Why so few Python jobs?
hnowak at cuci.nl
Tue Sep 25 08:01:49 CEST 2001
On 23 Sep 01, at 17:14, tszeto wrote:
> I looked into Python in 1998 and think it's great. I've also read glowing
> reviews about the language. But I remember searching Python on Dice.com in
> 1998 and coming up with 8 results. Today the results are about 90. Even
> though that's over a 11 fold increase, compared to Perl, it's really
> Any ideas on why so few Python jobs are available?
This probably doesn't apply for all software shops, but my experiences are the
1. They don't know Python exists. This is mostly due to the fact that
everybody's eyes are looking at M$ (and, to a lesser extent, Inprise/Borland).
2. If they are confronted with Python, people (in the shops mentioned above)
often reject it, based on bogus reasons. The one I heard was "it's not
maintainable", meaning that the (short) Python scripts I wrote could not be
maintained once I had left. Of course this is a blasphemy in front of the Snake
-- calling Python unmaintainable. I guess they presume that anyone would have
to study for months (or years) to become even slightly proficient with the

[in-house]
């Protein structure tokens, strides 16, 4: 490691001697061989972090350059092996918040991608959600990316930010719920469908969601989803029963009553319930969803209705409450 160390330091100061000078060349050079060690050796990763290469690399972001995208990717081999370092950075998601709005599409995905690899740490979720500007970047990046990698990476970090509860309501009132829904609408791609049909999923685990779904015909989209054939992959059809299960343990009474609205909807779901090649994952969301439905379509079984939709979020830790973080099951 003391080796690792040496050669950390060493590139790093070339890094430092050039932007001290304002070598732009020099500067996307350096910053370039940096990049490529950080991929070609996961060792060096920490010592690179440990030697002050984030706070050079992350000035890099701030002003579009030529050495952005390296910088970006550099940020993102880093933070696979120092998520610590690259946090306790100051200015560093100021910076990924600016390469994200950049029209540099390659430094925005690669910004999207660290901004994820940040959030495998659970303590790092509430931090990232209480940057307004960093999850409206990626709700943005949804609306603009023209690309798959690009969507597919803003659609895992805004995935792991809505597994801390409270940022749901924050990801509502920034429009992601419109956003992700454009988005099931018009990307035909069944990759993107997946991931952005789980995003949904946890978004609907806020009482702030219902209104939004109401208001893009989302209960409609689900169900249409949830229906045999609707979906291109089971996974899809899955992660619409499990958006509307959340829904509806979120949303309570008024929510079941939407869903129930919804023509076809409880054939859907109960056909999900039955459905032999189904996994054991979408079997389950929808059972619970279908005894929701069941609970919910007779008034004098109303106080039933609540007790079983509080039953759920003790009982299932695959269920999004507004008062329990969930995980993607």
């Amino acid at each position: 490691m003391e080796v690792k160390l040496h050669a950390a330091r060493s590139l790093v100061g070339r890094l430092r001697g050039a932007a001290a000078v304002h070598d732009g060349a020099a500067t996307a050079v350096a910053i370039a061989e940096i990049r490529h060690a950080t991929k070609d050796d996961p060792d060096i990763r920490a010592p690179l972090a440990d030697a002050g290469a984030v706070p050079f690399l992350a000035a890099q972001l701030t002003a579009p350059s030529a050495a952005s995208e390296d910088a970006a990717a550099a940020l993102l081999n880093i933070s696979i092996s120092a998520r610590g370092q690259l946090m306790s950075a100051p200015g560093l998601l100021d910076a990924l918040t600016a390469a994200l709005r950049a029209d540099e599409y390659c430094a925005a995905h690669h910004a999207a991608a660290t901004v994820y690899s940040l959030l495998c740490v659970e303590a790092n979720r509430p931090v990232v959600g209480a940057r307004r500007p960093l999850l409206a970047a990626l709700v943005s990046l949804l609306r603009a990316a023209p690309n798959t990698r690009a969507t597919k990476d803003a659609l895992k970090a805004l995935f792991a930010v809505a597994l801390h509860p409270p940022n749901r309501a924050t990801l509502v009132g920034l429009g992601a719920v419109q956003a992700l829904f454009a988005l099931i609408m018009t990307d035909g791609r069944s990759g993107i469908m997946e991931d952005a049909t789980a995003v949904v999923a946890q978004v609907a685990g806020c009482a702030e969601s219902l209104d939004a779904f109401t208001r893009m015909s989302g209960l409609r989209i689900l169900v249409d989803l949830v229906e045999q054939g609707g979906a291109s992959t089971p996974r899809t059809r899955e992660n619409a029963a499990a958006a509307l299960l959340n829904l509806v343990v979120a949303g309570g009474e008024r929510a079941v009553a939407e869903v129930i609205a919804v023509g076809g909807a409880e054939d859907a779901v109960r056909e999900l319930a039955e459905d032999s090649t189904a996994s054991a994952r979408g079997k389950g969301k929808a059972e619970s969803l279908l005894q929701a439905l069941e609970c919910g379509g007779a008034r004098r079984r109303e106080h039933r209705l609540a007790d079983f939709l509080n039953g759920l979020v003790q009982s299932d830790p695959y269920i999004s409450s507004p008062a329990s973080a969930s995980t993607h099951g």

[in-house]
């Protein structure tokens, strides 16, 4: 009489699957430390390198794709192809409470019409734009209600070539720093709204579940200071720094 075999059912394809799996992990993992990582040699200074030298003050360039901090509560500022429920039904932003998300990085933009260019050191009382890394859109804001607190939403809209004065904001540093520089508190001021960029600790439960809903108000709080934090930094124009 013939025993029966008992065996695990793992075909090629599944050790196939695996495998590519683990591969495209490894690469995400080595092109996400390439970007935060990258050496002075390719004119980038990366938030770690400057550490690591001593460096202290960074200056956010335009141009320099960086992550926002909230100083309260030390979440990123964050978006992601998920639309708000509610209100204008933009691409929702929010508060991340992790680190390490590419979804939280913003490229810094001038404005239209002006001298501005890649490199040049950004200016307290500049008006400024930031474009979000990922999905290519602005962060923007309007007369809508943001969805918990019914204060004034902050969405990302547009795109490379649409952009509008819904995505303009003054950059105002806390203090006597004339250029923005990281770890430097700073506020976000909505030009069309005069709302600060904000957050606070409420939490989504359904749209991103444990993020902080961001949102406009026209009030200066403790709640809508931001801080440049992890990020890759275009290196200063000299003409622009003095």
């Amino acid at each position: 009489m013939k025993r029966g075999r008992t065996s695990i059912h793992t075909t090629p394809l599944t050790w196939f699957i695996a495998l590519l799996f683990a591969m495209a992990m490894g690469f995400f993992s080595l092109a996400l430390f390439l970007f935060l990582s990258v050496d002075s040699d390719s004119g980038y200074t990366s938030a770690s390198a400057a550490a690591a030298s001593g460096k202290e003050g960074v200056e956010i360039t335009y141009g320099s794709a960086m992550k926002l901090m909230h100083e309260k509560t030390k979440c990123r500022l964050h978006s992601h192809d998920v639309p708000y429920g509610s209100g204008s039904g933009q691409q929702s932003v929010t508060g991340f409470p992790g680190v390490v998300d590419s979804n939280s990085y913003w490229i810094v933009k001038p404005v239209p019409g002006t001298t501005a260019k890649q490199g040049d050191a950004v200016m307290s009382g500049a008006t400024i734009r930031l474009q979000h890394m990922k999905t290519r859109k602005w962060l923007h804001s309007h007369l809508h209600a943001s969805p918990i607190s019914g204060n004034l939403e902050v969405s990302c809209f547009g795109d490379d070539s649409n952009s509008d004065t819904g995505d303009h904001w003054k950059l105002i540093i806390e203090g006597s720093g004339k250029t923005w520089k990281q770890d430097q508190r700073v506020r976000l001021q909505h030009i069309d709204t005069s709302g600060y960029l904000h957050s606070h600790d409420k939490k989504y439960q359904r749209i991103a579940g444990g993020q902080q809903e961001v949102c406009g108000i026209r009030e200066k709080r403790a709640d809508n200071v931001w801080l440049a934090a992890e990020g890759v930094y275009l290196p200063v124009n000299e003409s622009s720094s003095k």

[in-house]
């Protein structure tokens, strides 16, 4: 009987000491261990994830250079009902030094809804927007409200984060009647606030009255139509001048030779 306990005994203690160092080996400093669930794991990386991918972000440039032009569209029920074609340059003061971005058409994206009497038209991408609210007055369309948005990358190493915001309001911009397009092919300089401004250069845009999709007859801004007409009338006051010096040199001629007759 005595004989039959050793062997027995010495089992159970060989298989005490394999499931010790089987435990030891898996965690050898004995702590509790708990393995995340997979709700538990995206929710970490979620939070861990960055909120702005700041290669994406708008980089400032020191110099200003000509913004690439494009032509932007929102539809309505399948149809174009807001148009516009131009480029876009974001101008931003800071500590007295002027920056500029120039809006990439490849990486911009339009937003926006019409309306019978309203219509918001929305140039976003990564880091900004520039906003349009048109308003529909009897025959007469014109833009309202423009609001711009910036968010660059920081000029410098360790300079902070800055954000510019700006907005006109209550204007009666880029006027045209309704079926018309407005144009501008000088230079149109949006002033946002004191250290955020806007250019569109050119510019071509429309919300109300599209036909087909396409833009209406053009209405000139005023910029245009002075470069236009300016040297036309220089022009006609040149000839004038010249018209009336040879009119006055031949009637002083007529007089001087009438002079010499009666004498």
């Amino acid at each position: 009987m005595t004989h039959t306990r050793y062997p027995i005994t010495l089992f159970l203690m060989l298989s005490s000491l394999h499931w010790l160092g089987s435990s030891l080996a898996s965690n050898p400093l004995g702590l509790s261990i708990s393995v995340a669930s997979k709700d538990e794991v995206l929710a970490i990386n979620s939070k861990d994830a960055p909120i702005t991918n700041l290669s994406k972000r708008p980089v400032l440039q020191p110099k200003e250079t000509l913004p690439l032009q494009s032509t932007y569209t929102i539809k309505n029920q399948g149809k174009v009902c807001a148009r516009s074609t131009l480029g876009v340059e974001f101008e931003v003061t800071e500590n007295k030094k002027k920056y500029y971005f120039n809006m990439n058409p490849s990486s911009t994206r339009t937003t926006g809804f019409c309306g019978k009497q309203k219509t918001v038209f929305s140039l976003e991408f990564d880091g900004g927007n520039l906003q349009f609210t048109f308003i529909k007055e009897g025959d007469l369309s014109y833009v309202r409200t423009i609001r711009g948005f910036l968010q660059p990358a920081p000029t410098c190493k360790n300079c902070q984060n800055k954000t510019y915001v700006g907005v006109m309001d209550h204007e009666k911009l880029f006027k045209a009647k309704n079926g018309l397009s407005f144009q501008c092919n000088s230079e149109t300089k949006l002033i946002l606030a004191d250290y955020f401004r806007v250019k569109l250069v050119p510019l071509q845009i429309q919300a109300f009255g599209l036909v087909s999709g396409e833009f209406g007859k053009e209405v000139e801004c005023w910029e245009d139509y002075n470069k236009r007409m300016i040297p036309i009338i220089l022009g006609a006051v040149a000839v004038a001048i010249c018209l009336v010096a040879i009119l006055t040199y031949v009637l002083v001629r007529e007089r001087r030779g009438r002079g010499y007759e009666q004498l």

language. (Of course, this same argument suddenly becomes irrelevant when M$
pulls out something new... then everybody is willing to learn. <frown>)
That was a manager's response, but developers are reluctant too, e.g. because
they consider it a "toy" language, and/or because it's interpreted. They
probably think it's like the old GWBasic they used, or it's general prejudice,
like "it cannot be any good if it's not compiled".
I suspect that many people don't use Python for these reasons. There's not much
one can do against prejudice. :(
--Hans Nowak (zephyrfalcon at hvision.nl)
You call me a masterless man. You are wrong. I am my own master.
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